The initial absorbance of the 4-NP increased linearly to a high degree for a short time before dropping off and decreasing, whilst the 4-NPP steadily decreased in absorptivity(Fig 1). In Fig 2 the reaction steadily increased in a linearly way over a 25 min period. In table 1 the MgCl2 reaction steadily increases comparably with the standard reaction whilst subsequent reactions increased slightly but were somewhat retarded in their reactions
Figure 1: Spectral absorbance curves of 4-NPP and 4-NP in alkaline solution.
Figure 2: Time Course of the standard linear reaction of Hydrolysed 4-NPP catalysed by alkaline phosphatase (mean of 3 independent measurements of A400 in increments of 5 min).
Table 1: Initial Reaction Velocities
The spectral absorbance curves of 4-NPP and 4-NP in an alkaline solution at near 400nm are given in Figure 1. In all solutions the enzyme was added last and the spectrophotometer zeroed with a blank before each reading to ensure the initial reaction was recorded accurately. The 4-NP which is the product of 4-NPP produces a very high molar absorptivity Hyperbolic curve, this is because ALP is a hydrolase enzyme which can cleave substrates via chemical reactions involving the addition of water to a chemical bond this is an extremely exergonic reaction , which hydrolyses the substrate and converting it to the product 4-NP and orthophosphate, as the substrate is converted to product the rate of reaction increases until the substrate decreases and the reaction reaches equilibrium and no more product can be made, the reaction then slows and decreases, whereas the Substrate 4-NPP which is lacking a phosphate had saturated the enzyme and reached a steady state relatively quickly meaning 4-NPP had an extremely low molar absorptivity at the same wavelength. It is this low molar absorbance indicated that 4-NPP is not a very good absorber of light and therefore would not interfere with other reactions, which made 4-NPP the best choice to run our alkaline phosphatase catalysed reaction.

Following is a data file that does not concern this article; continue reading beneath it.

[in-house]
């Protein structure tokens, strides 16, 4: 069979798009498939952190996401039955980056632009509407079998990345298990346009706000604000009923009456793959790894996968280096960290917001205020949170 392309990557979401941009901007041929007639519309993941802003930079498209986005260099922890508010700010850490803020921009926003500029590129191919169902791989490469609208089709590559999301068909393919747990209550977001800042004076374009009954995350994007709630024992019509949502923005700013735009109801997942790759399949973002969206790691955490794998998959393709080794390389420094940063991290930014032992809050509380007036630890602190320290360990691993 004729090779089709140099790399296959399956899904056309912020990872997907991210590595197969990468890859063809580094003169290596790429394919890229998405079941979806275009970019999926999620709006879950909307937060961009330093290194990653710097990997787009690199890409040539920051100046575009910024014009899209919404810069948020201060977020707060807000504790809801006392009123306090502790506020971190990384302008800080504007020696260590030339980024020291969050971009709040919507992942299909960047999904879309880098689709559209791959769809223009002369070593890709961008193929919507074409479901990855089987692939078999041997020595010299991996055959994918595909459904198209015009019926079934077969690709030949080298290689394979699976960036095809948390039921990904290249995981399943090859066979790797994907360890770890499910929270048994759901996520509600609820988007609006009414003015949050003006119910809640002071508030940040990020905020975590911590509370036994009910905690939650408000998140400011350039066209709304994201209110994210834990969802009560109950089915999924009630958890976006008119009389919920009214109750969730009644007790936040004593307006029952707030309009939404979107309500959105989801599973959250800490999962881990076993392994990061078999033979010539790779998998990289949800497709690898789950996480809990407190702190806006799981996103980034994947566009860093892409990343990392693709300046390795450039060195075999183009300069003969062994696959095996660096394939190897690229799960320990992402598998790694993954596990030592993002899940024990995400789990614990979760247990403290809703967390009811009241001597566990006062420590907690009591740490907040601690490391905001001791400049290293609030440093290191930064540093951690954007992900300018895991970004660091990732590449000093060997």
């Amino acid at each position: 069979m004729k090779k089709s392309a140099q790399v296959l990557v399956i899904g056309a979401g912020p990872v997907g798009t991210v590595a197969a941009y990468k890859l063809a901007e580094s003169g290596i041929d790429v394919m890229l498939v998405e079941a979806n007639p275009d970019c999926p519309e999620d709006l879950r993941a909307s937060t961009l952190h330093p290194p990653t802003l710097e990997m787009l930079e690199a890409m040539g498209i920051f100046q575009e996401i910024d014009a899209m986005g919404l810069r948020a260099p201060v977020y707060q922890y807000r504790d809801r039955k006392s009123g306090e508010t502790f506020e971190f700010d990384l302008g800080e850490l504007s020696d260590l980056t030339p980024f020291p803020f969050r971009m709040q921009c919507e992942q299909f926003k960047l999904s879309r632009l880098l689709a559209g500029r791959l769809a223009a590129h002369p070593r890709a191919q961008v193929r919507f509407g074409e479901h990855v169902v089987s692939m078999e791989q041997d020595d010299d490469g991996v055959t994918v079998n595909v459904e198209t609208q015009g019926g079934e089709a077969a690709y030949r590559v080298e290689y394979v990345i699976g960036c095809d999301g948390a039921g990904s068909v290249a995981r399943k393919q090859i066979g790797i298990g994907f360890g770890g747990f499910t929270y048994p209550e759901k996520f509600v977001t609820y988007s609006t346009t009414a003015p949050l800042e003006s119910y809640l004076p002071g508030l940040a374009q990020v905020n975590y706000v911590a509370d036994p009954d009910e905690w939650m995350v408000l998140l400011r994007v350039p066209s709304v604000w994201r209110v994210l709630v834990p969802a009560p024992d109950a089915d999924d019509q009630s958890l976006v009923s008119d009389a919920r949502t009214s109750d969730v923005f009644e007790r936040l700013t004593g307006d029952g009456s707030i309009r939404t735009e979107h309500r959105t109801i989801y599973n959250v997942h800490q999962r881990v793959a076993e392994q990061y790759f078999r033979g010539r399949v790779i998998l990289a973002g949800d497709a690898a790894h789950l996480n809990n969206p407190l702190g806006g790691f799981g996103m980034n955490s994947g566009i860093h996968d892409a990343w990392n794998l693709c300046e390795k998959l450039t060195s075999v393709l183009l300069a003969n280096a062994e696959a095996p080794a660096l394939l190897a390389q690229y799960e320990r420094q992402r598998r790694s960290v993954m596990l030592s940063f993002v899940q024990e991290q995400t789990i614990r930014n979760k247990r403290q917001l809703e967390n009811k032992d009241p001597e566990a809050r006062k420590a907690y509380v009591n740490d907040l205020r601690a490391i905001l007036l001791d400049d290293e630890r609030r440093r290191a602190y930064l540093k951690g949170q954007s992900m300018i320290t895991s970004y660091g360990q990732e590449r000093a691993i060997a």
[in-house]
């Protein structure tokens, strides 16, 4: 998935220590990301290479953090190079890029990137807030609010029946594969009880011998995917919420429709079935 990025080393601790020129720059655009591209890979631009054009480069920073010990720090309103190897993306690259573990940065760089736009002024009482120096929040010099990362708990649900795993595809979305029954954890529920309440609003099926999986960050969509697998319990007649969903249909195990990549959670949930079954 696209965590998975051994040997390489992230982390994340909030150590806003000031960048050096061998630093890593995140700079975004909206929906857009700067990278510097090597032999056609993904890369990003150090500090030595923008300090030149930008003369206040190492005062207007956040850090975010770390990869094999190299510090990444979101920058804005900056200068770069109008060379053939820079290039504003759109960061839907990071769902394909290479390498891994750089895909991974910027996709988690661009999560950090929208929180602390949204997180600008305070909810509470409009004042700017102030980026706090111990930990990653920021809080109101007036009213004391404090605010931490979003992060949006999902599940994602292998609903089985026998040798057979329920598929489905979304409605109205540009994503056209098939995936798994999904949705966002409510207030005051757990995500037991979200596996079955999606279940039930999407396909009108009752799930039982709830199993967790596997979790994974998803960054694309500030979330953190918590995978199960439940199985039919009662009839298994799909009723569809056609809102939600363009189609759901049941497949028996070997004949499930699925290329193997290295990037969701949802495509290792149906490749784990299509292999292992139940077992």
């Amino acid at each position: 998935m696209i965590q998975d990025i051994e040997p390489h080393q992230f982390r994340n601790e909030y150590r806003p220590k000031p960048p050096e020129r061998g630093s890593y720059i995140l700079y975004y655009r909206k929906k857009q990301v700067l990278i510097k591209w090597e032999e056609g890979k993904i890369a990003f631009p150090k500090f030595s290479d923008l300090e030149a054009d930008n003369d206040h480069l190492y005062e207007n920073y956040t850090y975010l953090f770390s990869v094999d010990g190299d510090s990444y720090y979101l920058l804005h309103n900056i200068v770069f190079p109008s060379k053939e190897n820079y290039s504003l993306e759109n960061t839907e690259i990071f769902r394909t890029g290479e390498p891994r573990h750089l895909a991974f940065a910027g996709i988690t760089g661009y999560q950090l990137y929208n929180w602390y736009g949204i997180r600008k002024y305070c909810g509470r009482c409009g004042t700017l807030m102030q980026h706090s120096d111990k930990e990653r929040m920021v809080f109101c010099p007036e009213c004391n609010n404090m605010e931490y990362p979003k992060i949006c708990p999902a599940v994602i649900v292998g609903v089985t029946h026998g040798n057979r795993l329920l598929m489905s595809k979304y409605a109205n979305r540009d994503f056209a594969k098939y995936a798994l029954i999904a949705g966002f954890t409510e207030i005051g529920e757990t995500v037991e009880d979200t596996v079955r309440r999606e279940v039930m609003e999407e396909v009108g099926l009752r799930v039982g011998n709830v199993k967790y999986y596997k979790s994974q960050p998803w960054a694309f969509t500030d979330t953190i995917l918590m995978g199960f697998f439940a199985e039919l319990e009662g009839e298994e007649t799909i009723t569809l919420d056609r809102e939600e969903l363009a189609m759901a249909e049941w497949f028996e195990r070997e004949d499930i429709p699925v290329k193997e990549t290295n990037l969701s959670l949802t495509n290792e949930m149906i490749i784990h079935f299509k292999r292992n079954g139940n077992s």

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The standard linear reaction in Fig 2 was observed as a constant increase in absorbance over time especially between 2 - 3 min indicating that enzyme had catalysed the substrate, this absorbance steadily started to decrease between 4-5 min indicating the substrate was being exhausted and reaching an equilibrium state
Table 1 shows the initial reaction velocities of the various reactions compared to the standard reaction; it was observed that all of the other reactions except the standard and the MgCl2 had been inhibited in their reactions. EDTA is a metal chelator and will bind divalent (ions or molecules that have a valence of two and can form two covalent bonds with other ions or molecules) such as in MgCl2. Mg2 ions also bind to the zinc in ALP slightly inhibiting the ALP. As the original enzyme preparation already contained both Zinc and Mg2 bound to ALP no more was needed to get full activity, we can then assume that the enzyme became saturated by the metal ions in MgCl , and a lack of free enzyme binding sites left insufficient enzyme to catalyse the other reactions making their activation inhibited.